Please enter the word you see in the image below:

Charter Board Partners

Board Chairs on Being a Board Chair

November 13, 2017 | by David Connerty-Marin

Recently, Shereen Williams offered up 10 tips for being a great board chair in two excellent videos (Part 1 and Part 2). We asked three board chairs for their top advice to new board chairs. Here’s what they said:

Susie Rosenbaum

Susie Rosenbaum

Susie is Board Chair at DC Bilingual PCS, which has worked extensively with Charter Board Partners since 2012 to recruit and train board members. 

Tip #1. Get the right people on the board. Charter Board Partners has been very helpful for us in that regard. When I came on, we were essentially a “friends and family” board. You have found for us some very skilled folks. Having the right people at the table is essential to good governance.

Tip #2. As a board chair, let those folks, and encourage those folks to share the skills they brought to the school and to help us become a better institution. Having the right set of skills at our board table has enabled us to make the progress we have made.

Tip #3. I think it’s really important—and it comes from having directed faculty for a number of years—that you really have to get to know the people around the table. It helps! I just got off a board; nobody really knew each other, there was no personal connection among the people around the table.

That’s a real goal of mine, to help people around table get to know each other. We have social events, we do a retreat, which I think is critically important, and get to know and like each other. If you don’t understand where someone’s coming from, you can’t really understand what they’re saying from a business sense. 

Dominique Fortune

Dominique Fortune

Dominique chairs the board of Lee Montessori PCS and has been a board member since 2013.

Tip #1. Communicate with your head of school. It’s important to have and maintain a collegial relationship with your ED. You don’t have to be best friends, but it’s critical that you’re in line and in sync and willing to think through things before you present them to the full board. Have extensive conversations, and involve a lot of outside people. Have an amicable, close relationship with the ED; otherwise you’ll have competing motivations that will make it harder for you both to ensure a successful organization.

Have a deliberate conversation about how the ED will realize the mission and vision of the board.  S/he knows how to actualize the dream the board and the founders have. It’s the board’s role to set the direction of the organization, and the ED’s job to be the expert who ensures that the school is yielding the outcomes--especially student outcomes--that are the reason for which the school was founded in the first place.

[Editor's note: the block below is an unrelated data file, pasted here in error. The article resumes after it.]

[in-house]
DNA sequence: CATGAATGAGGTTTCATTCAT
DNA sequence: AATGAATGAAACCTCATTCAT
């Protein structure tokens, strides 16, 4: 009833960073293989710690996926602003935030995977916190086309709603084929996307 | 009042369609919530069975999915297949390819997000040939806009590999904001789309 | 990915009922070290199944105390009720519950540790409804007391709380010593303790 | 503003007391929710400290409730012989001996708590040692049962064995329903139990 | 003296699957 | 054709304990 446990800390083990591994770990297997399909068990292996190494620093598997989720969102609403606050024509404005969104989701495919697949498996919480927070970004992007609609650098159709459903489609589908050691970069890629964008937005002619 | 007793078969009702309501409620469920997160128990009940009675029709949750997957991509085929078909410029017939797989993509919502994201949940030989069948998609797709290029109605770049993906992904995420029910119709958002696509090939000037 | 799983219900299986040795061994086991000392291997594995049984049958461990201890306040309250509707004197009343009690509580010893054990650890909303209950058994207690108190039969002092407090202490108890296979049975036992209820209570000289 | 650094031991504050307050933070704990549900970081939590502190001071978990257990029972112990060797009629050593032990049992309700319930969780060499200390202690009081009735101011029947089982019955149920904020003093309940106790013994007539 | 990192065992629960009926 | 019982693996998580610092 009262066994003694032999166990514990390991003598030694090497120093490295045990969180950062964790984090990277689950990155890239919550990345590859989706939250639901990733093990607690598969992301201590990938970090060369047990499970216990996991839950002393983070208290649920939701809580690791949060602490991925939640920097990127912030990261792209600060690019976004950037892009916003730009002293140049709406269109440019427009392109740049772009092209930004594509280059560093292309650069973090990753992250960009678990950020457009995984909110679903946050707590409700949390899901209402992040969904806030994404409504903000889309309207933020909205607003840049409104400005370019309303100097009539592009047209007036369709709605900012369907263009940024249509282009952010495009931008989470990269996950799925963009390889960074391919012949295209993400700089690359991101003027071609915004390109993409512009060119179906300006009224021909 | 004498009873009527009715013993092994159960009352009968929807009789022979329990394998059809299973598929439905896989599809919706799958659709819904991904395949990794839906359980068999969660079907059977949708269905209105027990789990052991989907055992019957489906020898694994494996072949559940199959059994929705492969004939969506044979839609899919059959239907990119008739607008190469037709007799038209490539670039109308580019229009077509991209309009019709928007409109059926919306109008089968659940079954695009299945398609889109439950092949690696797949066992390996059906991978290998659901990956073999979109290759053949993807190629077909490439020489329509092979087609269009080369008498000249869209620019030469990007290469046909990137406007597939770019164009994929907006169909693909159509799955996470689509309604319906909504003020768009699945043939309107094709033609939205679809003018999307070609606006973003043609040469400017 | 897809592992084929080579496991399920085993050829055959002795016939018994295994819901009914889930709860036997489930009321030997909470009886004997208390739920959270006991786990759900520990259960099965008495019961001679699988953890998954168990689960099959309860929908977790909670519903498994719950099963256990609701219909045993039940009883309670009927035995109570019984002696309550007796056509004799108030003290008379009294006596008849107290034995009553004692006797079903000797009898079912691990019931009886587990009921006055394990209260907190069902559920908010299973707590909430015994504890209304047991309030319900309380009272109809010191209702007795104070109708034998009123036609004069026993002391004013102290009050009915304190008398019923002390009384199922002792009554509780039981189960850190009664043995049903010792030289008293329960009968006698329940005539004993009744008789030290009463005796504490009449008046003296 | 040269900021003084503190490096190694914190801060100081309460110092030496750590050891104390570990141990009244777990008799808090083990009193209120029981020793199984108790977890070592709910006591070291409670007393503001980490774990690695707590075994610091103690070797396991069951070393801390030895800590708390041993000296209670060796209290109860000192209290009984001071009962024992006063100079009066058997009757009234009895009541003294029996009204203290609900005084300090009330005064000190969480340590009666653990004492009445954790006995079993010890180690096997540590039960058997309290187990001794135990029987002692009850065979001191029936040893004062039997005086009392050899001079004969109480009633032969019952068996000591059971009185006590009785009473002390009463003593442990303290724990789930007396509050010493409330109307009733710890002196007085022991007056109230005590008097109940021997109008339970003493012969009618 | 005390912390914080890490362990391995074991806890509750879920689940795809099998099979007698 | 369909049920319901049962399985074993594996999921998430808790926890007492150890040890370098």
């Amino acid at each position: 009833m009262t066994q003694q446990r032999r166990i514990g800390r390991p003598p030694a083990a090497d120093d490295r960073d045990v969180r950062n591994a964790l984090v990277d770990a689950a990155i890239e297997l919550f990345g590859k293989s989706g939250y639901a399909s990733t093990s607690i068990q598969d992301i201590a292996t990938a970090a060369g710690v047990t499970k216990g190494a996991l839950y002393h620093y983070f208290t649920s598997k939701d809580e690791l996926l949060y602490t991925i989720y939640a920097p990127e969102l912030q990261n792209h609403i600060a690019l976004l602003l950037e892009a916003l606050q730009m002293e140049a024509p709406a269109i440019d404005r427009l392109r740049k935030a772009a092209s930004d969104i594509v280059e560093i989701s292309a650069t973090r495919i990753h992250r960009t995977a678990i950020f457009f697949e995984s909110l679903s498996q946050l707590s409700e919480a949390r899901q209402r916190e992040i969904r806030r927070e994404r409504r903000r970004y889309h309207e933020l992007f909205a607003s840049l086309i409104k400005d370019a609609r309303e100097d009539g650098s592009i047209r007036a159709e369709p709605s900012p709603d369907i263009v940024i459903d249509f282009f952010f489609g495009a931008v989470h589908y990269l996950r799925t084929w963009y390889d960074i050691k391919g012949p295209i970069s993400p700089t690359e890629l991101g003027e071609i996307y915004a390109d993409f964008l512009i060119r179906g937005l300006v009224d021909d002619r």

It’s our job to set clear expectations for the head of school, and to implement a rigorous evaluation process. Involve the full board. You can be best friends and still have to fire them if they’re doing a bad job.

Tip #2. Make sure everyone on the board has bought into the mission and vision, and is in line with the mission and vision in an actionable sense. Not just philosophically. Many charter board members who serve disadvantaged populations may say: “Yes, I want to support this population of students,” but they might not know what supporting that population means, and some of the tradeoffs that have to happen to make that happen. For Lee Montessori, it means expanding to serve students not typically afforded a Montessori-type of education.

Peter Winik

Peter is Board Chair at Ingenuity Prep, where he has been a board member for more than four years.

Peter Winik

Tip #1. Build effective relationships with various stakeholders—first and foremost with the school leadership. I have a standing weekly meeting or conference or video call with our head of school. 

Also, build effective relationships with board members, to make sure you know what they’re thinking, that they’re involved, and that you’re taking into account their feelings. Do coffee or lunch.

And build relationships with regulators—specifically the senior staff of the PCSB and with the broader education world, primarily in DC: Charter Board Partners, networking events, national conferences. I’ve met a lot of interesting people and learned a lot in the process.

Tip #2. Really educate yourself about things you probably didn’t know much about beforehand. In my case, I’m thinking specifically about the regulatory climate we operate under, and the various testing regimes: PARCC, PMF, and others.

In addition, educate yourself about the school’s finances. Make sure you understand where money comes from and how it’s being spent, and that you have effective compliance procedures in place.

Tip #3. Pay attention to development. Not all schools raise money or need to, but most do. And all schools could use more money. One role of an effective board chair is to make sure the school has adequate funding.

Tip #4. Strategic planning. We engaged in very extensive strategic planning over the past two years. We’re making sure we track compliance with the plan, or adjusting the plan, as needed as we go along.